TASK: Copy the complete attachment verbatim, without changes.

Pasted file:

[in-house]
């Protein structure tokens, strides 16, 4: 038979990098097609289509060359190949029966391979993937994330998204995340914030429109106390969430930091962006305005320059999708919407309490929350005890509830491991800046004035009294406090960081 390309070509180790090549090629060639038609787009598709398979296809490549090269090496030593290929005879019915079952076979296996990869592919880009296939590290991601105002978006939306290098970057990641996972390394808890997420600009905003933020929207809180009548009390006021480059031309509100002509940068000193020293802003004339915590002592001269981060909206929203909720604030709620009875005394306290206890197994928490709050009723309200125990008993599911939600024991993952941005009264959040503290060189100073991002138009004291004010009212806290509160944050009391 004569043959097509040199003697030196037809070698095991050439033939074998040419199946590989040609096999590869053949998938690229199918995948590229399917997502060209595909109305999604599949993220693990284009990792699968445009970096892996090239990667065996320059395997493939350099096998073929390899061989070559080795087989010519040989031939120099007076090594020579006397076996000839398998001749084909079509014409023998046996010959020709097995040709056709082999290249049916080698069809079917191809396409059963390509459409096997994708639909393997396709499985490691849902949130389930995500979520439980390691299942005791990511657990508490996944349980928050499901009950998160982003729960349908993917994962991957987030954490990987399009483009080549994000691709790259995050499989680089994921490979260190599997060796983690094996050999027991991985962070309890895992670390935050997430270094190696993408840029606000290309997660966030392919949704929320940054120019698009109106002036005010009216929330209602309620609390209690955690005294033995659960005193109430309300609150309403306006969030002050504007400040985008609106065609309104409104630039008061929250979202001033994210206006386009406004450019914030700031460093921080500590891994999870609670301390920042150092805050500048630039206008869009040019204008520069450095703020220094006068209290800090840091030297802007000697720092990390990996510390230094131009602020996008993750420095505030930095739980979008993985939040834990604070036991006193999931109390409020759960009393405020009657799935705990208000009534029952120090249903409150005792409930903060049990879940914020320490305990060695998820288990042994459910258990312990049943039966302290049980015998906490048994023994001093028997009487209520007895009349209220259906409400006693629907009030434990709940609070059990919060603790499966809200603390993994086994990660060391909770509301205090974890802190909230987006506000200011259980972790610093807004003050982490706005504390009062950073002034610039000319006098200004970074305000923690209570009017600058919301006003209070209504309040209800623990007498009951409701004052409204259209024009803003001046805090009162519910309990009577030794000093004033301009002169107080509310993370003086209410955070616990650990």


[in-house]
């Protein structure tokens, strides 16, 4: 038979990098097609289509060359190949029966391979993937994330998204995340914030429109106390969430930091962006305005320059999708919407309490929350005890509830491991800046004035009294406090960081 390309070509180790090549090629060639038609787009598709398979296809490549090269090496030593290929005879019915079952076979296996990869592919880009296939590290991601105002978006939306290098970057990641996972390394808890997420600009905003933020929207809180009548009390006021480059031309509100002509940068000193020293802003004339915590002592001269981060909206929203909720604030709620009875005394306290206890197994928490709050009723309200125990008993599911939600024991993952941005009264959040503290060189100073991002138009004291004010009212806290509160944050009391 004569043959097509040199003697030196037809070698095991050439033939074998040419199946590989040609096999590869053949998938690229199918995948590229399917997502060209595909109305999604599949993220693990284009990792699968445009970096892996090239990667065996320059395997493939350099096998073929390899061989070559080795087989010519040989031939120099007076090594020579006397076996000839398998001749084909079509014409023998046996010959020709097995040709056709082999290249049916080698069809079917191809396409059963390509459409096997994708639909393997396709499985490691849902949130389930995500979520439980390691299942005791990511657990508490996944349980928050499901009950998160982003729960349908993917994962991957987030954490990987399009483009080549994000691709790259995050499989680089994921490979260190599997060796983690094996050999027991991985962070309890895992670390935050997430270094190696993408840029606000290309997660966030392919949704929320940054120019698009109106002036005010009216929330209602309620609390209690955690005294033995659960005193109430309300609150309403306006969030002050504007400040985008609106065609309104409104630039008061929250979202001033994210206006386009406004450019914030700031460093921080500590891994999870609670301390920042150092805050500048630039206008869009040019204008520069450095703020220094006068209290800090840091030297802007000697720092990390990996510390230094131009602020996008993750420095505030930095739980979008993985939040834990604070036991006193999931109390409020759960009393405020009657799935705990208000009534029952120090249903409150005792409930903060049990879940914020320490305990060695998820288990042994459910258990312990049943039966302290049980015998906490048994023994001093028997009487209520007895009349209220259906409400006693629907009030434990709940609070059990919060603790499966809200603390993994086994990660060391909770509301205090974890802190909230987006506000200011259980972790610093807004003050982490706005504390009062950073002034610039000319006098200004970074305000923690209570009017600058919301006003209070209504309040209800623990007498009951409701004052409204259209024009803003001046805090009162519910309990009577030794000093004033301009002169107080509310993370003086209410955070616990650990």